It’s more difficult for people with lower-wage jobs to take time off if they’re sick, he added.

“Grocery stores have been open, and grocery store clerks have been going to work, and they’ve got jobs in a time when unemployment has gone way up. So people are [reluctant to stop working because it’s a] terrible job market, and so people are forced to take risks.”

Overcrowded housing, which has been linked to sharply rising housing costs as wages stagnate, is also cited as a risk factor for coronavirus spreading faster in a given community.

Among Orange County cities, Santa Ana has the second-highest rate of people living in each housing unit, which researchers have cited as a risk factor that increases the risk of an infection spreading once one person in a household has COVID. The novel coronavirus spreads even before people show symptoms, according to the U.S. Centers for Disease Control and Prevention.

A statewide analysis by the news agency CalMatters found that “Neighborhoods with large numbers of people per household have about 3.7 times the rate of confirmed COVID-19 cases per 1,000 residents as neighborhoods where few residents live in tight quarters.”

Anaheim has seen a concentration of cases at nursing homes, said city spokesman Mike Lyster, who was returning a message to Mayor Harry Sidhu.

“Where we see the biggest number of cases are where we have skilled nursing facilities. And that is not to say we don’t see cases throughout our community, because we do. But where we do see big concentrations of cases tends to be the nursing homes,” Lyster told Voice of OC on Friday.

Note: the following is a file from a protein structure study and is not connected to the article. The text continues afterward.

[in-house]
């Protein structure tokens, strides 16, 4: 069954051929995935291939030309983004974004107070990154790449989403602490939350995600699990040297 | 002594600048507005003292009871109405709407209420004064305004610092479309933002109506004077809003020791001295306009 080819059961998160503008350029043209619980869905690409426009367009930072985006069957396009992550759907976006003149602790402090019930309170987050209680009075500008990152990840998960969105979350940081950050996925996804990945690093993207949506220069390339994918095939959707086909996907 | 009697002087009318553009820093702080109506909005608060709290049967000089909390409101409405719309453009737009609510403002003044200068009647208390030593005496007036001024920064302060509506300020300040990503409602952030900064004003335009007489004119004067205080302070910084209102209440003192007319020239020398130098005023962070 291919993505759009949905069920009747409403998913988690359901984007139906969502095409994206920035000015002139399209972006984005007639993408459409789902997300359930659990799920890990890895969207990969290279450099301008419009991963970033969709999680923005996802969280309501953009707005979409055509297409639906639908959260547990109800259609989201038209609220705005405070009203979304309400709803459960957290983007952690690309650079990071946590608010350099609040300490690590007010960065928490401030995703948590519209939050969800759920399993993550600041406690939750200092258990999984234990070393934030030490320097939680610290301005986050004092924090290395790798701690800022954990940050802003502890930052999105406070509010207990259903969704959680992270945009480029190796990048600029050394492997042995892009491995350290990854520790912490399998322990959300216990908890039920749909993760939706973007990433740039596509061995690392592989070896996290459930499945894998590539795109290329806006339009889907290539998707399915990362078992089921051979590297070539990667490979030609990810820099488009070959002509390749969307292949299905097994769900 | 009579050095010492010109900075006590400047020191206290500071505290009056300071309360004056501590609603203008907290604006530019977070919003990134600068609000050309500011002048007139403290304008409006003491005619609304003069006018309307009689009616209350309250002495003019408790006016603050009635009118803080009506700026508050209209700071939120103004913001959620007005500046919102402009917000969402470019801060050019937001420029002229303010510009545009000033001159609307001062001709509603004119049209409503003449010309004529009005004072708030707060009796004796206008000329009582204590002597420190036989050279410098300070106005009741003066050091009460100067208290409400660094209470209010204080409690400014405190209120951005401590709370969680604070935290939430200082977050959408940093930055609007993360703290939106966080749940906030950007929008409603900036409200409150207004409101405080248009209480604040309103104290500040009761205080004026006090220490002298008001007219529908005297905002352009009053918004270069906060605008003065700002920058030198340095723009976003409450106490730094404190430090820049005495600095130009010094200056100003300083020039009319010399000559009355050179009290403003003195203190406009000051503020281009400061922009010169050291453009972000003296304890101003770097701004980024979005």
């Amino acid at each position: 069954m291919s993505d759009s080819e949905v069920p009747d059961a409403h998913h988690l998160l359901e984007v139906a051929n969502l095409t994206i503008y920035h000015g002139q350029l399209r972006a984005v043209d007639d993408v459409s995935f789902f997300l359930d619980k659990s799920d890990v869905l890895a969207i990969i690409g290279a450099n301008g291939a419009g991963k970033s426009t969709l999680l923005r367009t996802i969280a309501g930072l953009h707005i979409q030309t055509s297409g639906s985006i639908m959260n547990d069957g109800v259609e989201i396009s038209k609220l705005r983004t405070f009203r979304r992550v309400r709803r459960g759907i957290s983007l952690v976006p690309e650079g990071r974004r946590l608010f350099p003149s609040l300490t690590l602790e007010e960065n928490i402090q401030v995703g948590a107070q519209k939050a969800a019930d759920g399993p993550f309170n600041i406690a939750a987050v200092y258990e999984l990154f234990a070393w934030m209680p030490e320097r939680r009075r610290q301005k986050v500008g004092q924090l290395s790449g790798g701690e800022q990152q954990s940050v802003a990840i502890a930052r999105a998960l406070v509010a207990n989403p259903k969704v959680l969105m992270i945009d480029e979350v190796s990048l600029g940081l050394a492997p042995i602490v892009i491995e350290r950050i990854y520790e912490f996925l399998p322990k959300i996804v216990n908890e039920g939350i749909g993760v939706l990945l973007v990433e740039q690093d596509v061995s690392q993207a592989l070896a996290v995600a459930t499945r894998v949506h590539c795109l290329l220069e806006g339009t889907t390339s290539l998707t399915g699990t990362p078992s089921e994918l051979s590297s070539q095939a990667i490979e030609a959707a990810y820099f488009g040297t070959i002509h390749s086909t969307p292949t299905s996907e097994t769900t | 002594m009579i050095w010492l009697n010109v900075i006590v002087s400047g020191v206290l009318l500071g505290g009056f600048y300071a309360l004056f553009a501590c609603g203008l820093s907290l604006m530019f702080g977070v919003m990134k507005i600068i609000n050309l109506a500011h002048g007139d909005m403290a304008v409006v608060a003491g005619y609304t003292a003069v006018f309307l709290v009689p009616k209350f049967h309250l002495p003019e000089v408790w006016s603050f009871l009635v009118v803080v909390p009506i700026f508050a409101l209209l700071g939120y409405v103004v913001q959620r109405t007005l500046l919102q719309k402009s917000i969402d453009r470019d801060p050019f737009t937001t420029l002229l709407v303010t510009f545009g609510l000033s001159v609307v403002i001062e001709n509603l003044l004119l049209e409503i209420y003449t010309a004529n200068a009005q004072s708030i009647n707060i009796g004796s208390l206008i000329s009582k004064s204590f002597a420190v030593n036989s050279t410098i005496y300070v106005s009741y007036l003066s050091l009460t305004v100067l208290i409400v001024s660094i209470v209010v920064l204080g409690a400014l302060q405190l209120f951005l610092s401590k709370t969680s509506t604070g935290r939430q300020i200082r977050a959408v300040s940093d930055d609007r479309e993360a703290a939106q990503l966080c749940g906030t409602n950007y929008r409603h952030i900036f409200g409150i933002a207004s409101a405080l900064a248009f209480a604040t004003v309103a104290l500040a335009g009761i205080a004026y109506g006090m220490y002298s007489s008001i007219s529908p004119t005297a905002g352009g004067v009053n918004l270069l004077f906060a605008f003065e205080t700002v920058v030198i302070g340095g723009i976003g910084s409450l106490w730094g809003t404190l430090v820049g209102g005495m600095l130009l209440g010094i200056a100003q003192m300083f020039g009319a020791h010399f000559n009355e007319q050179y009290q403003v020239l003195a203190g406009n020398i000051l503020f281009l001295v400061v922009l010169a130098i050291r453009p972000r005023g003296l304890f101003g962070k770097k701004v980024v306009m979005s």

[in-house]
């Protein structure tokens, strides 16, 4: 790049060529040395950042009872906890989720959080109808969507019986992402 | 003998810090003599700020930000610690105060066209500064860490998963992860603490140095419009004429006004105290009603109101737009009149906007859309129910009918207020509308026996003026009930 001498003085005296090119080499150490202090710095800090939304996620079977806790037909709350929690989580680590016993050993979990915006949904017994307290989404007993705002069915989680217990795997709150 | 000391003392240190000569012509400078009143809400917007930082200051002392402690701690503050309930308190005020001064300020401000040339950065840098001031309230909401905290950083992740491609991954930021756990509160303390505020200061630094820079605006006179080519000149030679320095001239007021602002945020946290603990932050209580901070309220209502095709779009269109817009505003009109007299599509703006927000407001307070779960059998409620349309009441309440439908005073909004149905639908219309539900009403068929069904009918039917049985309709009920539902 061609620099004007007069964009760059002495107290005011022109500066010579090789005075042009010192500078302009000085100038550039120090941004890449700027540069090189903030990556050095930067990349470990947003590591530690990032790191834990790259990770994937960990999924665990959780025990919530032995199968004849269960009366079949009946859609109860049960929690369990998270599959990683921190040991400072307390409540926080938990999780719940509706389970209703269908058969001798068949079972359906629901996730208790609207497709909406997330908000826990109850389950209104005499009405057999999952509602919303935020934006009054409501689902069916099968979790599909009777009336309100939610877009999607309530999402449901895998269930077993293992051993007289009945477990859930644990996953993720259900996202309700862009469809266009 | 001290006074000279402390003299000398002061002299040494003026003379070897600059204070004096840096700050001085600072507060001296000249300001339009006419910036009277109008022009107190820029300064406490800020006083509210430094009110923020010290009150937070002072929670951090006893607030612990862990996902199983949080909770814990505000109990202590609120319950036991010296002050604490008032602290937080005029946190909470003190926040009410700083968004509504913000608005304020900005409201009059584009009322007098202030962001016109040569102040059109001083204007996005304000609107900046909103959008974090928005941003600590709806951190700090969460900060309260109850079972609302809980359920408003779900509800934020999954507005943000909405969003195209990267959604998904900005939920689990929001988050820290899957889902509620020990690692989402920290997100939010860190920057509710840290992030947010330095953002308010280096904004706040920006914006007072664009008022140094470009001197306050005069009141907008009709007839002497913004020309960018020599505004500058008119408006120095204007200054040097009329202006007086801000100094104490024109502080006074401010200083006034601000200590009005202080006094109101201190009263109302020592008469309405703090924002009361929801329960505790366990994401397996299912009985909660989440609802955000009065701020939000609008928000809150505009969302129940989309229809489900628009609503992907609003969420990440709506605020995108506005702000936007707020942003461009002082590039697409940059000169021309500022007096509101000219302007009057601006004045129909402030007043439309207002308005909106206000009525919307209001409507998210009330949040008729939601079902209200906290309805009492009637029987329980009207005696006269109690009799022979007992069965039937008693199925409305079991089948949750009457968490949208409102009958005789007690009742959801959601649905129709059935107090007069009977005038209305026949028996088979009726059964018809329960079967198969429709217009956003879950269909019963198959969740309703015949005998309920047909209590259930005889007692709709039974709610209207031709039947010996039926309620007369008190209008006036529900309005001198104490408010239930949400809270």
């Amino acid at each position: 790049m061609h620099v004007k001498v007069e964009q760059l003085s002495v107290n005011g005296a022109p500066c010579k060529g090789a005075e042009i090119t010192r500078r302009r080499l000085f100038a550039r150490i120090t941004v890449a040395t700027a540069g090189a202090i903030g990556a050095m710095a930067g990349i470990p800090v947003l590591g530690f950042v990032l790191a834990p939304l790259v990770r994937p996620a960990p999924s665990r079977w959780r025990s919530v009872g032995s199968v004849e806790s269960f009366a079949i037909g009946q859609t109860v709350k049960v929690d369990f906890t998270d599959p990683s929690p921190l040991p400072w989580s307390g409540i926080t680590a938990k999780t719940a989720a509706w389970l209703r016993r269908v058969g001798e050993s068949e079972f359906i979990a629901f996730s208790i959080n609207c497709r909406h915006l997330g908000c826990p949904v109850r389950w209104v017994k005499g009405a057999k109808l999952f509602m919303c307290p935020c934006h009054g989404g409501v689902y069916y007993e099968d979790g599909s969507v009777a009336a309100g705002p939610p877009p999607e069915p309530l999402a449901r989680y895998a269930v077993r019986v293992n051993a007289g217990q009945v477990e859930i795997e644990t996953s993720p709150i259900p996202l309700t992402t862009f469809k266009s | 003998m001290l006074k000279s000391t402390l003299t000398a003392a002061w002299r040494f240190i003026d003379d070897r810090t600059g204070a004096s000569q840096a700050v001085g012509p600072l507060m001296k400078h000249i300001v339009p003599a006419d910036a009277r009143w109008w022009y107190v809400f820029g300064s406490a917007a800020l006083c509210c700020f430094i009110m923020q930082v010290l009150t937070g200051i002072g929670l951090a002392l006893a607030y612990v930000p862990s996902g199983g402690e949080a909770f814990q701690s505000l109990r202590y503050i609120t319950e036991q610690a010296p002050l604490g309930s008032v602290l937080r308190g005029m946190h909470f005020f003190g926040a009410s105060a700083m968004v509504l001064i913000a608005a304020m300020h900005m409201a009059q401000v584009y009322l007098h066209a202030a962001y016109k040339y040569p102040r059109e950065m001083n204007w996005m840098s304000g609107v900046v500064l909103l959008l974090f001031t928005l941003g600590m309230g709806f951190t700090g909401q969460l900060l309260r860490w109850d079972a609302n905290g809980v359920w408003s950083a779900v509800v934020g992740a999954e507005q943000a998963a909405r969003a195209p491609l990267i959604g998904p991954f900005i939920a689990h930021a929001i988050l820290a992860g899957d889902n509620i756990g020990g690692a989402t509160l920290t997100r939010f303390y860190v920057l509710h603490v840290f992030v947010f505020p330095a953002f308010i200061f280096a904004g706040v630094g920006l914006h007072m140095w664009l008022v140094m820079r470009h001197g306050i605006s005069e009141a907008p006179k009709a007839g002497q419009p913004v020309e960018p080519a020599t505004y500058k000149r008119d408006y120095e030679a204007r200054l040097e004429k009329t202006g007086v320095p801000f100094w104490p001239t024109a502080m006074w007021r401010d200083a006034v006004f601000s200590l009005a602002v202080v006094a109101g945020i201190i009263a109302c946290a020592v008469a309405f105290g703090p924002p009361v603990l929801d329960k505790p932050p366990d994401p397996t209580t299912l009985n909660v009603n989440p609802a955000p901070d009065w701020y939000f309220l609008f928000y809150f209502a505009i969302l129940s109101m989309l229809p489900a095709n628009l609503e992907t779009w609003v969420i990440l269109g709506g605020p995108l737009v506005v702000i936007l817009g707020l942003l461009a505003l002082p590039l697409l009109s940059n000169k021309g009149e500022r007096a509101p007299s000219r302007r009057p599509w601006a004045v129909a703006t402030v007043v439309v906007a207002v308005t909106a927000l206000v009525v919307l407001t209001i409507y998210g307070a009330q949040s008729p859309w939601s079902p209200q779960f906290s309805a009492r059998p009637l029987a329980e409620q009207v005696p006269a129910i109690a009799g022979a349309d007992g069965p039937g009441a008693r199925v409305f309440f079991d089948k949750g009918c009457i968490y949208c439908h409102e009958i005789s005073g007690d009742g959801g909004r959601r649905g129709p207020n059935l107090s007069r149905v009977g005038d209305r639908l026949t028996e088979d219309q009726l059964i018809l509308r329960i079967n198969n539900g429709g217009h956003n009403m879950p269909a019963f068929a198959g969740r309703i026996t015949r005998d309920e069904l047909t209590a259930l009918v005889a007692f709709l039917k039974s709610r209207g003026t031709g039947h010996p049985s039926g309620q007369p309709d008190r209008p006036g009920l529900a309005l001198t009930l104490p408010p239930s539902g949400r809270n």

“There is no doubt it continues to spread throughout our community.”

Los Alamitos Councilwoman Shelley Hasselbrink, who has been tracking her city’s numbers closely, said in such a small city as hers, a single nursing home has caused the numbers to be larger on a per-capita basis than it would otherwise be.

The nursing home’s impact on her city’s rate is “huge,” with 66 of the 86 cases, Hasselbrink said. “If you take that out, we have 20 cases.”

The county’s official data website for coronavirus displays the infection numbers in a way that epidemiologists say is not useful for comparing cities.

The county website shows each city’s number of confirmed infections and population, but doesn’t show the rate per capita. It’s the rate that takes into account each city’s population size, for comparison.

“Rates, and ratios are key cornerstones in understanding the health, morbidity, and mortality of populations,” according to an online public health textbook.

“Plain numbers of events, such as deaths, or births, or hospital admissions have very little meaning in themselves, lacking a context in which they can be interpreted. Calculating rates supplies such a context, by transforming the data in terms of the population at risk and the time period relevant.”

Orange County Health Care Agency officials didn’t have an answer Friday for why they don’t publish each city’s infection rate. They also rejected a request for the date of death and city of residence of people who have died from COVID-19 so far in Orange County, citing privacy laws.

OC’s recent death and hospitalization rates have gone from better than all four surrounding counties, to worse than three of them.

In recent days, OC consistently has had higher hospitalization and death rates than San Bernardino, San Diego and Riverside counties, as OC’s rates continue to climb faster than the surrounding counties.

And Orange County’s intensive care rates for COVID have now climbed higher than all four surrounding counties, including Los Angeles County.

“With hospitalizations, those are heartbreaking to see,” said Lyster, the Anaheim spokesman.

“I think what we’re all looking forward to is seeing a peak in hospitalizations and then seeing it continue to come down from there. That’s everyone’s goal and everyone’s wish.”

Nick Gerda covers county government and Santa Ana for Voice of OC. You can contact him at